Tuesday 20 February 2018

Council facing bid to block sale of new Priory Hall apartments

Exterior of the Development
Exterior of the Development
Priory Hall bedroom
Laura Larkin

Laura Larkin

Dublin City Council is facing a bid to block the sale of some of the Priory Hall apartments.

Anti Austerity Alliance councillor Michael O’Brien proposed a motion to stop the sale of six apartments to three firms last night.

However, his motion did not win support at a central area committee meeting of DCC and he now plans to raise the same concerns at a full meeting of the council in December.

The first phase of the New Priory development, which has been refurbished at the taxpayers expense went on sale recently, raising some €7m in revenue.

A new priory unit enjoys floor-to-ceiling windows.
A new priory unit enjoys floor-to-ceiling windows.

The sales come five years after the complex was condemned by fire safety inspectors and evacuated by court order.

Because the council moved in to refurbish the firetrap complex the disposal of the properties must be approved by the elected council.

Mr O’Brien said he had no wish to block the 35 people who had bought a home in the redeveloped complex but he found it “perverse” that companies could buy the units.

He is concerned that they will be rented out with the council having no control over the price of the rent or no say in the mixture of tenants in the complex.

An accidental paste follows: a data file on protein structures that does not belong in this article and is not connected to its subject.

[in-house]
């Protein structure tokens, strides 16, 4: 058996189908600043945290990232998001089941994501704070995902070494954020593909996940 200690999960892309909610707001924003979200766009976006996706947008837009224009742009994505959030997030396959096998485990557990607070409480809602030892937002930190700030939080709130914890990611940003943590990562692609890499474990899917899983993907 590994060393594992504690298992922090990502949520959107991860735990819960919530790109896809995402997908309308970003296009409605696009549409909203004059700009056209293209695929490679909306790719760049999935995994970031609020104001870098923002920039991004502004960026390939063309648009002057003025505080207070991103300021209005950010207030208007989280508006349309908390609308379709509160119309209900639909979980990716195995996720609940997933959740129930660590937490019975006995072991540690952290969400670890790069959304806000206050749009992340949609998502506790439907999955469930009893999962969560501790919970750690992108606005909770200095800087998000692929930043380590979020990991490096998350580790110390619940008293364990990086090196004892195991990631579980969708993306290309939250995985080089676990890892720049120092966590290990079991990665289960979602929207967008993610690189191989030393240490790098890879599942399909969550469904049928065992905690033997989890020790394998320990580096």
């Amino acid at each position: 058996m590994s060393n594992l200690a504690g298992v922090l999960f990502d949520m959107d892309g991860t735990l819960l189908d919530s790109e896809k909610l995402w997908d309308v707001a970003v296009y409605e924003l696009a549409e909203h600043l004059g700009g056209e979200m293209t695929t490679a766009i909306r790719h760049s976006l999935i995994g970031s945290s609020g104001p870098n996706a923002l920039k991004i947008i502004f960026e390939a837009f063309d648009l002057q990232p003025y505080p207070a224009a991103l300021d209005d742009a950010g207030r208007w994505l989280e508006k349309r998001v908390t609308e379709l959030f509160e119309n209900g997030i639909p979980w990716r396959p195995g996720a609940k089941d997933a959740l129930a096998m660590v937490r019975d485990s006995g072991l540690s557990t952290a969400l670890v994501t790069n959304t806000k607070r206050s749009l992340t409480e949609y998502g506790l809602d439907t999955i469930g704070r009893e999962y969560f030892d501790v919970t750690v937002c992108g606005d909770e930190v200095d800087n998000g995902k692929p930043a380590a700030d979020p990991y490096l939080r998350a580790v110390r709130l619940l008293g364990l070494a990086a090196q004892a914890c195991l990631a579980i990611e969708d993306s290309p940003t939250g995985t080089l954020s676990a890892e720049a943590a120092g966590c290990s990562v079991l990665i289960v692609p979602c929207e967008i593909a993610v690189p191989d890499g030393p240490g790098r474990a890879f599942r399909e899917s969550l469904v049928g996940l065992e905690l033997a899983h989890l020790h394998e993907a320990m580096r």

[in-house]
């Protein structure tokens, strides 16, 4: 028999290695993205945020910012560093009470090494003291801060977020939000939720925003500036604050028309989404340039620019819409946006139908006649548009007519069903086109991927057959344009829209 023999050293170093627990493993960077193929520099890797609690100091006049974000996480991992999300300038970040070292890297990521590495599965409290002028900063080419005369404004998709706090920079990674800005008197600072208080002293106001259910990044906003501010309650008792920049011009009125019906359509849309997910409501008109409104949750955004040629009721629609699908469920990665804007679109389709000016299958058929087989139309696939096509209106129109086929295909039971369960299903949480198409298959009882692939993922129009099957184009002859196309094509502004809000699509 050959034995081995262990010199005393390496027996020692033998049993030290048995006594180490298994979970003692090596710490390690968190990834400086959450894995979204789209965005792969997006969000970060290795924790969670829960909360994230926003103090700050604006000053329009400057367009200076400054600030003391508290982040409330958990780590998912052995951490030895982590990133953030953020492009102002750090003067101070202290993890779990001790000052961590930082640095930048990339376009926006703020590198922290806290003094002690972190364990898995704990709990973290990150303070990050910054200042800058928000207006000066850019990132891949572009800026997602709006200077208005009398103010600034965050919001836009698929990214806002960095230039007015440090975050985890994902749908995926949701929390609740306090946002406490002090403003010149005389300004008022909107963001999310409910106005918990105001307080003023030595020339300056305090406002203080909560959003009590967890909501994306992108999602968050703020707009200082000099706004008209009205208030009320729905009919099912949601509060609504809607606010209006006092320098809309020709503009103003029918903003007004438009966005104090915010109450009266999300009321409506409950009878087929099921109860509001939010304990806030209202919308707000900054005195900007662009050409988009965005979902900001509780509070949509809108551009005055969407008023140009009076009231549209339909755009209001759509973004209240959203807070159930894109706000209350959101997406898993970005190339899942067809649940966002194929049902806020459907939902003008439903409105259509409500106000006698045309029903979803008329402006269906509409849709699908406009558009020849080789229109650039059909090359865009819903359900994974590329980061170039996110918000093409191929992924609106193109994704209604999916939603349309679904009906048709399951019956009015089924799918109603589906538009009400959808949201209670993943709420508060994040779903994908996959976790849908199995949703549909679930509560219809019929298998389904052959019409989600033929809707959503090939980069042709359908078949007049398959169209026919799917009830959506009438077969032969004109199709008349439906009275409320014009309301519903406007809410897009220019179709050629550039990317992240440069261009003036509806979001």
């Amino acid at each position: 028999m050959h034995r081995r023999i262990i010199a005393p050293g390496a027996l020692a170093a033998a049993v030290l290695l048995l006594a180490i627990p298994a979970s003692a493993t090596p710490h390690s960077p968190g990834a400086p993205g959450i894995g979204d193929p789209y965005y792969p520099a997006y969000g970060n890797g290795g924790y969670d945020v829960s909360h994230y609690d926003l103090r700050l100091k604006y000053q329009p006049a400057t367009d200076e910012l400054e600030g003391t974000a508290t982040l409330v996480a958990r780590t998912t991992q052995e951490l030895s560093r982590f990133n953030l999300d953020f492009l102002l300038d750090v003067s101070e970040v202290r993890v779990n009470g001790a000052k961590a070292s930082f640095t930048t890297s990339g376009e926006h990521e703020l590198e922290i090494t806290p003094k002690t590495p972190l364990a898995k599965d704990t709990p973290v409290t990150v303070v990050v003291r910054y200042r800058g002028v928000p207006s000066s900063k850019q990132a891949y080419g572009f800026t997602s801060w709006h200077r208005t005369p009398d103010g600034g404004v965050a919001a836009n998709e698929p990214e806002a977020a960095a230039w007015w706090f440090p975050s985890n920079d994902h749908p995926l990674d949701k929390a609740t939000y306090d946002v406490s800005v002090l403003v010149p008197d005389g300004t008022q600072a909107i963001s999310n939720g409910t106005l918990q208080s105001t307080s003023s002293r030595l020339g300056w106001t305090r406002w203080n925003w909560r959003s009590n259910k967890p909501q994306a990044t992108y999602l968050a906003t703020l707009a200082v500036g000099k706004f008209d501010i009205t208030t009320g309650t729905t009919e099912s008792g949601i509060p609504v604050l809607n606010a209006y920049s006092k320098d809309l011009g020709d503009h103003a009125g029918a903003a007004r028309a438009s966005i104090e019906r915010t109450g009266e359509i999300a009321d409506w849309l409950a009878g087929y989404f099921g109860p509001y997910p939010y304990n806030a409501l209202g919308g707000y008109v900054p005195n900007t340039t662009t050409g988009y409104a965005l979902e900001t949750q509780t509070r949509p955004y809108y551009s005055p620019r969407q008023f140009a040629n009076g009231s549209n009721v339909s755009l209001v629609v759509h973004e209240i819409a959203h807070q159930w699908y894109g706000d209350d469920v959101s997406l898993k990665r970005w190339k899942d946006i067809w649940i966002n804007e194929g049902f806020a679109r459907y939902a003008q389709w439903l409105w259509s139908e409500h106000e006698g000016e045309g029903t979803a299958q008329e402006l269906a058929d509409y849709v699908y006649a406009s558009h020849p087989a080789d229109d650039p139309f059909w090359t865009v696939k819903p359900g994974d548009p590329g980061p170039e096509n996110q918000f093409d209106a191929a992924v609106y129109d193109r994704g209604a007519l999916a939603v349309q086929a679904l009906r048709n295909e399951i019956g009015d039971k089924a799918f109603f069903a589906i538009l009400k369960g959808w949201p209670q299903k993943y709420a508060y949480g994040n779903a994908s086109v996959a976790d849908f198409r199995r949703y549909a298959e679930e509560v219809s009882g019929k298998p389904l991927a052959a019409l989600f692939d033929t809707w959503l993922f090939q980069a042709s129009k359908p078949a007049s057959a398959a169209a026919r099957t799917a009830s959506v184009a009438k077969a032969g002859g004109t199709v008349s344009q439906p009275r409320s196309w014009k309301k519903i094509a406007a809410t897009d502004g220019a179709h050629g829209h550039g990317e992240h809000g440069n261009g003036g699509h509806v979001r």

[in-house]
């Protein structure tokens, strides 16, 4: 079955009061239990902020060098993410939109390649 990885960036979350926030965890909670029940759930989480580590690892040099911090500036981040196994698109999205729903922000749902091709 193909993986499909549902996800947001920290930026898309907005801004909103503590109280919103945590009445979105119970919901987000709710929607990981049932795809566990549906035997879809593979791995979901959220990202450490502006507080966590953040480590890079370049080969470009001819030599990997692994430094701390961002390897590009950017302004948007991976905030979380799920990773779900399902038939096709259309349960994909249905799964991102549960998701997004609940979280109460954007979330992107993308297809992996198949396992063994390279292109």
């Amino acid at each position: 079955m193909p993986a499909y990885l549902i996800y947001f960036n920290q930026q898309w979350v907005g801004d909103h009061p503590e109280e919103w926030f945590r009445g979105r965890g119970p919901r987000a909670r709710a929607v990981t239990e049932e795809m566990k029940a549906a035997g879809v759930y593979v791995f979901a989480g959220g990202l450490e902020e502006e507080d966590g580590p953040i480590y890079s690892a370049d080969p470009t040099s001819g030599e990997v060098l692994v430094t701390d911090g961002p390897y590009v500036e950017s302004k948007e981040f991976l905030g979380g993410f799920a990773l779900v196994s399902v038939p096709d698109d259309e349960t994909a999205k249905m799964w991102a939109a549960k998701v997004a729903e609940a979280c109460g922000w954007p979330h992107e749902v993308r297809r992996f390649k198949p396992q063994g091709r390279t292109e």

He called on the council to return booking deposits to three companies: Gaughran Homes Ltd, Woodview Trading Ltd and Harley Holdings who purchased apartments for between €145,000 and €178,000.

However, Ken MacDonald of Hooke and MacDonald, who handled the sale of the first phase of New Priory, said that it could not be assumed the comapnies bought the units for investment purposes.

“We have always found that sometimes companies are used by purchasers to purchase properties for their family or their children,” he said.

“I don’t think you can take it as a given they were bought for investment purposes,” he said.

Mr MacDonald added that he also did not see a concern if they were in fact bought as rental properties as part of the Government’s housing strategy is to improve the rental market.

A number of councillors at the meeting said they welcomed the report detailing all of the apartments which had been sold, as it signalled a new beginning after a “painful” history.

Online Editors

Promoted Links

Today's news headlines, directly to your inbox every morning.

Promoted Links

Editor's Choice

Also in Irish News